A bill to create the first national limit on greenhouse-gas emissions was approved by a House committee yesterday after a week of late-night debates that cemented the shift of climate change from rhetorical jousting to a subject of serious, if messy, Washington policymaking.
The legislation would create a cap-and-trade system: Over the next decades, power plants, oil refineries and manufacturers would be required to obtain allowances for the pollution they emit. Those who need more or less could turn to a Wall-Street-like market in the allowances.
The 33 to 25 vote was a major victory for House Democrats, who had softened and jury-rigged the bill to reassure manufacturers and utilities -- and members of their own party from the South and Midwest -- that they would not suffer greatly.
"I don't think it's too much of an exaggeration to say that this is a turning point, in the history of the United States and [its] energy sources," said Rep. Edward J. Markey (D-Mass.), one of the bill's chief sponsors. "This is a day we've waited a long time on."
The vote gives this bill more momentum than any previous legislation to reduce greenhouse gases, but it faces hurdles. In the House, Rep. Collin C. Peterson (D-Minn.) has said he wants to take up the bill in his Agriculture Committee, seeking to change rules for those who raise corn for ethanol. The Senate has shot down previous cap-and-trade plans.
President Obama supports the bill, an aide said yesterday, though some provisions are weaker than what he advocated during the presidential campaign. In particular, Obama called for all pollution credits to be auctioned off by the government, but the House bill would give away about 85 percent of them.
After that shift and a weakening of the bill's demands for new renewable electricity, the environmental group Greenpeace withdrew its support. But many environmental activists have accepted the changes.
"None of the strength of the bill is affected by that," said Fred Krupp, president of the Environmental Defense Fund.
The bill, aiming to remake the way the United States uses energy, employs vast incentives and slow-growing punishments to shift from high-polluting fossil fuels to new sources such as wind, solar power and plant-based fuels. The bill calls for a 17 percent reduction in greenhouse-gas emissions by 2020 and an 83 percent reduction by 2050.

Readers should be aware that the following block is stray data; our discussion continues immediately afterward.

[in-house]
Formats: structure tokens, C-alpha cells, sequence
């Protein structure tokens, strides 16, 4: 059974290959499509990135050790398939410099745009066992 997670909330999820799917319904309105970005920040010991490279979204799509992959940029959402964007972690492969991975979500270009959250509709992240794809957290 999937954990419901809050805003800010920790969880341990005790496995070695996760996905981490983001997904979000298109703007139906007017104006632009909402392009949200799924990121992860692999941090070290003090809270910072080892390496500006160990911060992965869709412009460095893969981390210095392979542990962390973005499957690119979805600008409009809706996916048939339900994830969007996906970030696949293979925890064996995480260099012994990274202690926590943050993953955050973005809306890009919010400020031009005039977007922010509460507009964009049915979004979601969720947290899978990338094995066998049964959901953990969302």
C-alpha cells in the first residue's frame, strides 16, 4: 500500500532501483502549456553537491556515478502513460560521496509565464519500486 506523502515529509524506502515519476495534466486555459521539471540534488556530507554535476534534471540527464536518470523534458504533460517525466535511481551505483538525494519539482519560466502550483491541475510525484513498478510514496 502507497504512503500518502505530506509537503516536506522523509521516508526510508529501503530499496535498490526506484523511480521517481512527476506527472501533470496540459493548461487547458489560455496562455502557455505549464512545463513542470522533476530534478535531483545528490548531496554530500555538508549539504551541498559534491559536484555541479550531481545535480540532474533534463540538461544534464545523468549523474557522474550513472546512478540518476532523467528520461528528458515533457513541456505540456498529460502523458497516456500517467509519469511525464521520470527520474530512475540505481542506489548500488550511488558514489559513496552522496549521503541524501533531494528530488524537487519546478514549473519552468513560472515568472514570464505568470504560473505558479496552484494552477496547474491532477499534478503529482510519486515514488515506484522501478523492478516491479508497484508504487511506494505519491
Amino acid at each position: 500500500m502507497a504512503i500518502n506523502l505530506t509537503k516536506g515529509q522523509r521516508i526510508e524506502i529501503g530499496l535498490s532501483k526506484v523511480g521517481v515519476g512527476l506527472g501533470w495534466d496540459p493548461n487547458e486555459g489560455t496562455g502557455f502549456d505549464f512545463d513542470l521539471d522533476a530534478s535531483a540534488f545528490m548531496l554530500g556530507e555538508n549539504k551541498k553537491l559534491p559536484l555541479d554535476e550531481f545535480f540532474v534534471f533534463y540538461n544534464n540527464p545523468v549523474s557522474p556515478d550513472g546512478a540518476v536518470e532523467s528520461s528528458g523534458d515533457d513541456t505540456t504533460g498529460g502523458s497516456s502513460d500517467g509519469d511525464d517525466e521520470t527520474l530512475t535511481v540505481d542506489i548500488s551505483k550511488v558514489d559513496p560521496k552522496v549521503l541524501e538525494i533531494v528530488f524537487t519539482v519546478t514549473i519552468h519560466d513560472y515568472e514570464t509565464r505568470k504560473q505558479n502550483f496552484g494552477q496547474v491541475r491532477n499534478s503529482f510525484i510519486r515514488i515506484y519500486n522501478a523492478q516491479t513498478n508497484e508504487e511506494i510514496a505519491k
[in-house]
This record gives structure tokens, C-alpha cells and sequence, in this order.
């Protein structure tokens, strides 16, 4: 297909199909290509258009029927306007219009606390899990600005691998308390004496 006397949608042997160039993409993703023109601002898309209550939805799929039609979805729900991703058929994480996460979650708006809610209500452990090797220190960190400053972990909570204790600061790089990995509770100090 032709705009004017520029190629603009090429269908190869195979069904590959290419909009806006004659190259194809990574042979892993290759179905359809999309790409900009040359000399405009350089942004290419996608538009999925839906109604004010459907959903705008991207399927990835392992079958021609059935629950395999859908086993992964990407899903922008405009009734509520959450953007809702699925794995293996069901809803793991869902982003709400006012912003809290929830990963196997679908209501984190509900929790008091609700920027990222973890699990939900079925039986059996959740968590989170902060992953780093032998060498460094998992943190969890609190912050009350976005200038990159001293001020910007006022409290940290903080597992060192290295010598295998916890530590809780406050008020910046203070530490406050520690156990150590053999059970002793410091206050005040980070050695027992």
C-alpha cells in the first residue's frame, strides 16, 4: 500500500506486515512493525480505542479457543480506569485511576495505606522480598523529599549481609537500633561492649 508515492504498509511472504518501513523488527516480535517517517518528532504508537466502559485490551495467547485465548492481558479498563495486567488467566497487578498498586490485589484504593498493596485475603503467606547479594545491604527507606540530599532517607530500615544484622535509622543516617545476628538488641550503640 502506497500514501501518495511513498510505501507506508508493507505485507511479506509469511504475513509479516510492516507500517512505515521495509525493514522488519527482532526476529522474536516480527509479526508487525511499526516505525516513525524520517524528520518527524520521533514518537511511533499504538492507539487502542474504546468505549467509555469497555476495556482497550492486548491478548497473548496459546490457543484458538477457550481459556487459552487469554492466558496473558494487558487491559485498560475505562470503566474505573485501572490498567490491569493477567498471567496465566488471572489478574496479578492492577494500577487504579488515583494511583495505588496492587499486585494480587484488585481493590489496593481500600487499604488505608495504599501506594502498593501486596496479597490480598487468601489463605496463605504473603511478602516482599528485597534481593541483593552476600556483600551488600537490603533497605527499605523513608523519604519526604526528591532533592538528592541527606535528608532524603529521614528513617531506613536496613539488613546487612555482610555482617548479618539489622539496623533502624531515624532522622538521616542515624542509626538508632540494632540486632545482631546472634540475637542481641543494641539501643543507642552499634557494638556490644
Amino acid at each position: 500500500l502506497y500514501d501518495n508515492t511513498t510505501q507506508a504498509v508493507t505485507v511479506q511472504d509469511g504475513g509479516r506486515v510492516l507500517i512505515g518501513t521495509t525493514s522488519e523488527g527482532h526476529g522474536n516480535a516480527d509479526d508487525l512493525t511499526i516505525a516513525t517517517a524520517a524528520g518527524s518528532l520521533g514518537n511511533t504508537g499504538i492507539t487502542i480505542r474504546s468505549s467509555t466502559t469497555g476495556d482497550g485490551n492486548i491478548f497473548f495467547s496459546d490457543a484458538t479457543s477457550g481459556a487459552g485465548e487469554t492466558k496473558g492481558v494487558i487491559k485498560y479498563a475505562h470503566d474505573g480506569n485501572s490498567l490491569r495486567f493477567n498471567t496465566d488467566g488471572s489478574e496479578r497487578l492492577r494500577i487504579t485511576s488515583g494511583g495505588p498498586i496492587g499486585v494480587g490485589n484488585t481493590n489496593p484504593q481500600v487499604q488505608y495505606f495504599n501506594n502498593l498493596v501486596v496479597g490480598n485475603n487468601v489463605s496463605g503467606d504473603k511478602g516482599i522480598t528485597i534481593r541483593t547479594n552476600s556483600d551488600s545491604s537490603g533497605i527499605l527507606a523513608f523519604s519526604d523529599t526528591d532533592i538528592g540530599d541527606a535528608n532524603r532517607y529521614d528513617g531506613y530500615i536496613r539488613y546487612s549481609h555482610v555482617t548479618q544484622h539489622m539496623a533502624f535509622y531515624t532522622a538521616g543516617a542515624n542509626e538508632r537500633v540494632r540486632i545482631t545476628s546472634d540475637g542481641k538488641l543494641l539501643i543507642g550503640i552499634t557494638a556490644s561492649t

Only a small segment of businesses, including utilities, factories and refineries that produce gasoline and other fuels, would have to buy pollution allowances. But because the United States depends heavily on fossil fuels, the new costs would probably be spread through the economy.
The Environmental Protection Agency estimated that the overall impact would be too small to significantly dampen economic growth. But the conservative Heritage Foundation has said it might cost a family $4,300 per year in a few decades.
"The actual paperwork isn't done at the retail level," said David Kreutzer, a climate policy specialist at the Heritage Foundation. "But it's going to jack the cost up, and they will have to pass the costs on to consumers."
This week's debate in the House Energy and Commerce Committee was, in essence, over before the first gavel. Chairman Henry A. Waxman (D-Calif.) had won over a majority by offering Democrats from heavy-polluting states promises to distribute the credits free and lower the bill's target for cutting emissions by 2020.
But the week still turned out to be lively and long, with debates lasting until nearly midnight on Tuesday and Wednesday. Republicans submitted amendments allowing the bill to be nullified if too many jobs are lost, if electricity prices go too high, or if China and India do not rein in their emissions. All failed.
Posted on Wed, May 20, 2009
by Washington Post Staff writer Steven Mufson and staff researcher Magda Jean-Louis